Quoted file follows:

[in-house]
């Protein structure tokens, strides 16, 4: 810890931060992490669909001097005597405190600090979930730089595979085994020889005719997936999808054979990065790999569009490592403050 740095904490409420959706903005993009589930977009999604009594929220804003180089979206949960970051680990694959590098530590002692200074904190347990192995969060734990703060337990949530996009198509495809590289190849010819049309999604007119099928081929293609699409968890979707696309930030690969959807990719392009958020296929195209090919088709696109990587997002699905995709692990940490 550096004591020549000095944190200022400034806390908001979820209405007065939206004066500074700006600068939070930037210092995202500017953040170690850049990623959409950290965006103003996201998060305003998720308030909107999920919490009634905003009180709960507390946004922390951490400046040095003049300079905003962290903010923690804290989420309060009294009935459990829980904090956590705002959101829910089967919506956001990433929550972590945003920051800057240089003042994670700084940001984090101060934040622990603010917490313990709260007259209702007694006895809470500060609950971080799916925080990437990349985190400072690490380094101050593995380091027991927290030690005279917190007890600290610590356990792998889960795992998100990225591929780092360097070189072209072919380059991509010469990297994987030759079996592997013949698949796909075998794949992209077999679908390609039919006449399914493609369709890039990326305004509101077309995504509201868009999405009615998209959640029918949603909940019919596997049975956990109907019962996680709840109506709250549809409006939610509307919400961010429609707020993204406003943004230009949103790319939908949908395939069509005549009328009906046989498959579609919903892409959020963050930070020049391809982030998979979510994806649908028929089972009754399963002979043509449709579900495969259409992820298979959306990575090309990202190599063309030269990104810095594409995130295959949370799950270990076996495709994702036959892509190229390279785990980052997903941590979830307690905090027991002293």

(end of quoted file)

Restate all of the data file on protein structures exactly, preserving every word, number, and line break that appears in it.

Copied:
[in-house]
């Protein structure tokens, strides 16, 4: 810890931060992490669909001097005597405190600090979930730089595979085994020889005719997936999808054979990065790999569009490592403050 740095904490409420959706903005993009589930977009999604009594929220804003180089979206949960970051680990694959590098530590002692200074904190347990192995969060734990703060337990949530996009198509495809590289190849010819049309999604007119099928081929293609699409968890979707696309930030690969959807990719392009958020296929195209090919088709696109990587997002699905995709692990940490 550096004591020549000095944190200022400034806390908001979820209405007065939206004066500074700006600068939070930037210092995202500017953040170690850049990623959409950290965006103003996201998060305003998720308030909107999920919490009634905003009180709960507390946004922390951490400046040095003049300079905003962290903010923690804290989420309060009294009935459990829980904090956590705002959101829910089967919506956001990433929550972590945003920051800057240089003042994670700084940001984090101060934040622990603010917490313990709260007259209702007694006895809470500060609950971080799916925080990437990349985190400072690490380094101050593995380091027991927290030690005279917190007890600290610590356990792998889960795992998100990225591929780092360097070189072209072919380059991509010469990297994987030759079996592997013949698949796909075998794949992209077999679908390609039919006449399914493609369709890039990326305004509101077309995504509201868009999405009615998209959640029918949603909940019919596997049975956990109907019962996680709840109506709250549809409006939610509307919400961010429609707020993204406003943004230009949103790319939908949908395939069509005549009328009906046989498959579609919903892409959020963050930070020049391809982030998979979510994806649908028929089972009754399963002979043509449709579900495969259409992820298979959306990575090309990202190599063309030269990104810095594409995130295959949370799950270990076996495709994702036959892509190229390279785990980052997903941590979830307690905090027991002293």